Whether you’re looking at a small dog rescue facility or a dog shelter, how can you be sure the dog you’re looking at is right for you?
This question came up today as I was out at the beach with a friend, engaging in a favorite pastime: talking to people about their dogs. My sister and her husband have a house right on the beach, and his son Mike was there with his wife, Lisa, and their son’s girlfriend.
My friend Eileen and I were walking along and spotted Mike and Lisa out on the porch with Packer, their dog. I had never met Packer, but I was intrigued because he looked almost identical to a dog I’d loved for many years before she made her transition out of this life. So I inquired about his breed.
“He’s a Chihuahua and Golden Retriever mix,” Lisa told me. Who would have guessed it? Not I. But you can see the Chihuahua in the shape of his legs, Mike pointed out.
Lisa had had her previous dog for 16 and a half years. That’s a long life for a dog, these days. When he died, three years ago, she missed him so much it hurt! Can you relate?
So they didn’t wait long before getting another dog.
They found Packer at a shelter. He was there with all of his brothers and sisters – some long-haired, some short-haired, and all colors. They were just a few weeks old.
“We walked past the pens, and Packer bounded up and came running right up to us,” she said. “When we turned to walk out, he started barking his head off. Mike said, ‘Definitely NOT that one.’ And I said, ‘Definitely, THAT one.’ Because he was calling to me. I knew it.”
So … back into the shelter they went.
“They said we could adopt him. But we would have to wait a week because he hadn’t had his shots yet,” Mike said.
“But I said no, we couldn’t wait. We couldn’t make him stay there,” Lisa said. “He wanted to go home with us, and it wasn’t fair to make him wait.”
So what did they do? What would you have done?
“We went in and talked to them, and they let us take him. Mike had to pay an extra deposit, though, and we had to promise to get him neutered. We took care of that that right away, of course.”
All the while we were talking, Lisa couldn’t keep her hands off the dog. She kept reaching out to pet him, stroke his ears. “See his Green Bay collar?” she said. Her tone of voice and her gestures said LOVE. And Mike, equally devoted to the pooch, reached out to cover him with a blanket.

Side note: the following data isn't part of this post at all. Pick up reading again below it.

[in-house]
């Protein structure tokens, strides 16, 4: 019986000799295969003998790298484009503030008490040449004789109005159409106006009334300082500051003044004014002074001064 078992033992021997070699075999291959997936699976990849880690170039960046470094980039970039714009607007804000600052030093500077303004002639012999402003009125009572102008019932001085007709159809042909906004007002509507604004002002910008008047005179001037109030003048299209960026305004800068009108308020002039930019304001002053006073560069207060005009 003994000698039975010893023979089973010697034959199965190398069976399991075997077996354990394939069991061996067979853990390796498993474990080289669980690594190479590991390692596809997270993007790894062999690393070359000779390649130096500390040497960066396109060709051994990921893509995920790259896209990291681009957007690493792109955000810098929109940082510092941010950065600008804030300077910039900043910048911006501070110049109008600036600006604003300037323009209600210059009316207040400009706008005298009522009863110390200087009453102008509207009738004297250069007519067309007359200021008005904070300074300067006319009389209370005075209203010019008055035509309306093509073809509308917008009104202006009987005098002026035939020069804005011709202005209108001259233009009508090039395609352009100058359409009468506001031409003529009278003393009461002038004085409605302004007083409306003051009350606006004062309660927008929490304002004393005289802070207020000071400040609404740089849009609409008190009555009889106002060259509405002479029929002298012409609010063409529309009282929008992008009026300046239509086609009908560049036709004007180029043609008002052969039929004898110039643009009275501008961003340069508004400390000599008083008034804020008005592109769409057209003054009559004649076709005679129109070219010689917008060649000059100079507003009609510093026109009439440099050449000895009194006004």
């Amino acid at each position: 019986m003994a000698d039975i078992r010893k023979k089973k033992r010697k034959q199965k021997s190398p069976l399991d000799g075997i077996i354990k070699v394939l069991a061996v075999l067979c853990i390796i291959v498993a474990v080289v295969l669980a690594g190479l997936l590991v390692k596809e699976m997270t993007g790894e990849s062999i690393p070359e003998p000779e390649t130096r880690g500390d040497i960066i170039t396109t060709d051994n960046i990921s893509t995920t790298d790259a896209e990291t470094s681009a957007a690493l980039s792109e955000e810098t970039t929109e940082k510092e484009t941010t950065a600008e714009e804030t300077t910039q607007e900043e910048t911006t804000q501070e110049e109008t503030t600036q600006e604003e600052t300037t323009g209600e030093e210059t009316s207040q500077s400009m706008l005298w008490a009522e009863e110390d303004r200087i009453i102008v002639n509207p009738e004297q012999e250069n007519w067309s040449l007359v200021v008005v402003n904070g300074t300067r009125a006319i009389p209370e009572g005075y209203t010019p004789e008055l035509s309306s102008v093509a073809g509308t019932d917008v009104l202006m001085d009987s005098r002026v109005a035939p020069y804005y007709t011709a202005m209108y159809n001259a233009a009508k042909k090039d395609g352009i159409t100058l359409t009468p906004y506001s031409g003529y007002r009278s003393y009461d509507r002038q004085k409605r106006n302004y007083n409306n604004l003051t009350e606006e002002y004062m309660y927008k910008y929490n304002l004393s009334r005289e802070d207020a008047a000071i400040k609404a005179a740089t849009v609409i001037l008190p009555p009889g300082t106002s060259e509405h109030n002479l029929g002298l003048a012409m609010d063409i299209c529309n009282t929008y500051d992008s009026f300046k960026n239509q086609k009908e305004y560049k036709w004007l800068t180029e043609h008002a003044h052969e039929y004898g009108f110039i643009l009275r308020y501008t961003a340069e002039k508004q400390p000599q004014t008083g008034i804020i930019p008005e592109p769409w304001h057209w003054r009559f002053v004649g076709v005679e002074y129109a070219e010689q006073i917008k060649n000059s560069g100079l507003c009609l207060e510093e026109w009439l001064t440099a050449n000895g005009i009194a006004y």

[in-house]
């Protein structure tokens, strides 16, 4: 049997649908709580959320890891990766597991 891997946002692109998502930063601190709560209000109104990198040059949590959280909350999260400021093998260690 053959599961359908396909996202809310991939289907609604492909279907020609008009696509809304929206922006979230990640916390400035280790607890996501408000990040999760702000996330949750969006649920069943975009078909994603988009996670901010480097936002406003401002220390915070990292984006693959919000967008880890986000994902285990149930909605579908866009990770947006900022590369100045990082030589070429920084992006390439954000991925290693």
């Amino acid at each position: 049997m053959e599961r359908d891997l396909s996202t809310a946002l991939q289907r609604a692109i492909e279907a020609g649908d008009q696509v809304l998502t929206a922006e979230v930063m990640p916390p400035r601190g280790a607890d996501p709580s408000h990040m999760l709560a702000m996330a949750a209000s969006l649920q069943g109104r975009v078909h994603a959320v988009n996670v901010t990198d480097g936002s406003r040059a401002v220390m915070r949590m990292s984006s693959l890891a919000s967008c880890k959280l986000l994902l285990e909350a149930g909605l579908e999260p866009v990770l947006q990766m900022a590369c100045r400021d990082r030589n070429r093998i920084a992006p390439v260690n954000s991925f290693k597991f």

Lisa and Mike had found the right dog. I love it when it happens that way. In fact, a lot of people have told me similar stories. A dog decides you’re the one, and lays a claim on your heart.
So … How can YOU tell which out of all the choices at the shelter or small dog rescue facility is the right dog for you?
Here are some things to consider:
- Your Thoughts: Do you have a particular breed in mind? If so, you may want to hold out for it.
- Your Feelings: On the other hand, if your heart goes out to a dog of a different breed, you might want to go with that. Sometimes a dog just grabs your heartstrings and won’t let go, like Packer did with Lisa. That’s a strong sign.
- Your Situation: The size and location of your home and the makeup of your family may make it necessary for you to choose a smaller dog, a quieter dog, or a dog that’s suitable for children.
There is no one recipe for choosing your dog. The important thing, before you go looking, is to be sure you’re ready to commit. This is big, because anything less than a long-term commitment is bound to leave the dog in dire straits.
Don’t get a dog if your living situation is unstable, or if there is any doubt about being able to keep him all his life. It’s not fair to the dog. Too many dogs end up as shelter dogs because people can’t take them when they move, for example. Of course, there are unforeseen circumstances.
Make a commitment to your dog as a family member, just as you would to a child. That way, you will overcome all odds to keep him or her with you.
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Chiwah Carol Slater
The Pet Story Passionista
Word Weaver Chiwah
Founder, PetWrites.com, WordWeaver4U.com